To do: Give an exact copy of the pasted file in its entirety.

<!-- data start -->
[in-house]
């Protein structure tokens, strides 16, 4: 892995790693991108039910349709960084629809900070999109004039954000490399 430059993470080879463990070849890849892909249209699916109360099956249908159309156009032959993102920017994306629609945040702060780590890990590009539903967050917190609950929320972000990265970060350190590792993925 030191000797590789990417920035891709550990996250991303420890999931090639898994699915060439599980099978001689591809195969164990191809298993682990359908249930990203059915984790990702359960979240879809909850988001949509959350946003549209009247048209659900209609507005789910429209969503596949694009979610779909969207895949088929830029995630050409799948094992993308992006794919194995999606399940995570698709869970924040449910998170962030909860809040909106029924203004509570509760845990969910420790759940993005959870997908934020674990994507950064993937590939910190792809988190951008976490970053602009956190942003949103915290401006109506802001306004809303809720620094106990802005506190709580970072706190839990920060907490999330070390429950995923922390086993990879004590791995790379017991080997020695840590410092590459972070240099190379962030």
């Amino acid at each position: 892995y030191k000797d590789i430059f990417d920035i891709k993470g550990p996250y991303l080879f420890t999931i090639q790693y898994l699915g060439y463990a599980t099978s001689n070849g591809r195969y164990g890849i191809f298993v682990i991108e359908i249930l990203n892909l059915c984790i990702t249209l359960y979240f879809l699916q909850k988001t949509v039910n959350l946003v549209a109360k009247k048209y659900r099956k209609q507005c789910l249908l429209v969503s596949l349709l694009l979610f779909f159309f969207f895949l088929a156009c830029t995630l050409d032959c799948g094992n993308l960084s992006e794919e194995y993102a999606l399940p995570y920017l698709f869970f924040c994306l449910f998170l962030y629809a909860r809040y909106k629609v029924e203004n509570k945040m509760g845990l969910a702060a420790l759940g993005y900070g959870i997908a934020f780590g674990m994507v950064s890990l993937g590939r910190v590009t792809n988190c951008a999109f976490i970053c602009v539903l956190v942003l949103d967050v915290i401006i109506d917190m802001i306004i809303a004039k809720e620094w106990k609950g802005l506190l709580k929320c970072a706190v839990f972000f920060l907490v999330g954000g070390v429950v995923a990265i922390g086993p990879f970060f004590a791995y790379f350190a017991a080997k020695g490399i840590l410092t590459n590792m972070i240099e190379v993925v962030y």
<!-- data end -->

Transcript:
[in-house]
């Protein structure tokens, strides 16, 4: 892995790693991108039910349709960084629809900070999109004039954000490399 430059993470080879463990070849890849892909249209699916109360099956249908159309156009032959993102920017994306629609945040702060780590890990590009539903967050917190609950929320972000990265970060350190590792993925 030191000797590789990417920035891709550990996250991303420890999931090639898994699915060439599980099978001689591809195969164990191809298993682990359908249930990203059915984790990702359960979240879809909850988001949509959350946003549209009247048209659900209609507005789910429209969503596949694009979610779909969207895949088929830029995630050409799948094992993308992006794919194995999606399940995570698709869970924040449910998170962030909860809040909106029924203004509570509760845990969910420790759940993005959870997908934020674990994507950064993937590939910190792809988190951008976490970053602009956190942003949103915290401006109506802001306004809303809720620094106990802005506190709580970072706190839990920060907490999330070390429950995923922390086993990879004590791995790379017991080997020695840590410092590459972070240099190379962030």
């Amino acid at each position: 892995y030191k000797d590789i430059f990417d920035i891709k993470g550990p996250y991303l080879f420890t999931i090639q790693y898994l699915g060439y463990a599980t099978s001689n070849g591809r195969y164990g890849i191809f298993v682990i991108e359908i249930l990203n892909l059915c984790i990702t249209l359960y979240f879809l699916q909850k988001t949509v039910n959350l946003v549209a109360k009247k048209y659900r099956k209609q507005c789910l249908l429209v969503s596949l349709l694009l979610f779909f159309f969207f895949l088929a156009c830029t995630l050409d032959c799948g094992n993308l960084s992006e794919e194995y993102a999606l399940p995570y920017l698709f869970f924040c994306l449910f998170l962030y629809a909860r809040y909106k629609v029924e203004n509570k945040m509760g845990l969910a702060a420790l759940g993005y900070g959870i997908a934020f780590g674990m994507v950064s890990l993937g590939r910190v590009t792809n988190c951008a999109f976490i970053c602009v539903l956190v942003l949103d967050v915290i401006i109506d917190m802001i306004i809303a004039k809720e620094w106990k609950g802005l506190l709580k929320c970072a706190v839990f972000f920060l907490v999330g954000g070390v429950v995923a990265i922390g086993p990879f970060f004590a791995y790379f350190a017991a080997k020695g490399i840590l410092t590459n590792m972070i240099e190379v993925v962030y």